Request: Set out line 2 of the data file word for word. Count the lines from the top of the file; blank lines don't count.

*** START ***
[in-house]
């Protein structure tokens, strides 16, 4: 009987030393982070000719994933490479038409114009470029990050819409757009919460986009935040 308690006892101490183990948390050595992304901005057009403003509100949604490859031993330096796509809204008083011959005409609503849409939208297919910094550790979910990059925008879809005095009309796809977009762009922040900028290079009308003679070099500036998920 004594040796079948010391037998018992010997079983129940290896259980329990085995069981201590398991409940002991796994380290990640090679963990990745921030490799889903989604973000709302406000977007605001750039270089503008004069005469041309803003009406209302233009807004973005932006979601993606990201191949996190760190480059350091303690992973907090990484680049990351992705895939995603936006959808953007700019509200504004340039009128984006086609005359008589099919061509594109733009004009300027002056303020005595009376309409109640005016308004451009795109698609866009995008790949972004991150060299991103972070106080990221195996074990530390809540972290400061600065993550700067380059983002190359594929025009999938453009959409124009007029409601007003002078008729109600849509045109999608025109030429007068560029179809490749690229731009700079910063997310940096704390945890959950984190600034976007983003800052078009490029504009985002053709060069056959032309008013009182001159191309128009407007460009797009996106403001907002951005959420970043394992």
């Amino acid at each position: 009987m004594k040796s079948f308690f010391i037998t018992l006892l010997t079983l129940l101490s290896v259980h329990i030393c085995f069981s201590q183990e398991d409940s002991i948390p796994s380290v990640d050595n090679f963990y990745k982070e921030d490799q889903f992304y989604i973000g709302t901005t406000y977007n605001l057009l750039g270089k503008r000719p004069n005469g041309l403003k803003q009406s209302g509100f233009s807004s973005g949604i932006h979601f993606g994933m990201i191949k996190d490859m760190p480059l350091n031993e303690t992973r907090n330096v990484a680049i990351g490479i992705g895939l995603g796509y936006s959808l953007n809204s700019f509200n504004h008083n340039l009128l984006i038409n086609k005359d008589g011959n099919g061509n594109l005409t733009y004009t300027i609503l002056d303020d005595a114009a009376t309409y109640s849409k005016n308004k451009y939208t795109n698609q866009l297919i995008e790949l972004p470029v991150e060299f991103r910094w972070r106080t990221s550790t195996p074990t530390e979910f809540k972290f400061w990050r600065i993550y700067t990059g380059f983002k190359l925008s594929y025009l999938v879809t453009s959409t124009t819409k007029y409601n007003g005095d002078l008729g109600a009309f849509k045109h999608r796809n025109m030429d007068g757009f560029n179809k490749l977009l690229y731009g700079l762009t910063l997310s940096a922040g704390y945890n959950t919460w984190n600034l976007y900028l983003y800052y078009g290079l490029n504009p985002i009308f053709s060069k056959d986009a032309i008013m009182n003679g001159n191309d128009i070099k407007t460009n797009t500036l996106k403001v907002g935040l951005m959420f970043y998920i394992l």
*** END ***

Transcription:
């Protein structure tokens, strides 16, 4: 009987030393982070000719994933490479038409114009470029990050819409757009919460986009935040 308690006892101490183990948390050595992304901005057009403003509100949604490859031993330096796509809204008083011959005409609503849409939208297919910094550790979910990059925008879809005095009309796809977009762009922040900028290079009308003679070099500036998920 004594040796079948010391037998018992010997079983129940290896259980329990085995069981201590398991409940002991796994380290990640090679963990990745921030490799889903989604973000709302406000977007605001750039270089503008004069005469041309803003009406209302233009807004973005932006979601993606990201191949996190760190480059350091303690992973907090990484680049990351992705895939995603936006959808953007700019509200504004340039009128984006086609005359008589099919061509594109733009004009300027002056303020005595009376309409109640005016308004451009795109698609866009995008790949972004991150060299991103972070106080990221195996074990530390809540972290400061600065993550700067380059983002190359594929025009999938453009959409124009007029409601007003002078008729109600849509045109999608025109030429007068560029179809490749690229731009700079910063997310940096704390945890959950984190600034976007983003800052078009490029504009985002053709060069056959032309008013009182001159191309128009407007460009797009996106403001907002951005959420970043394992």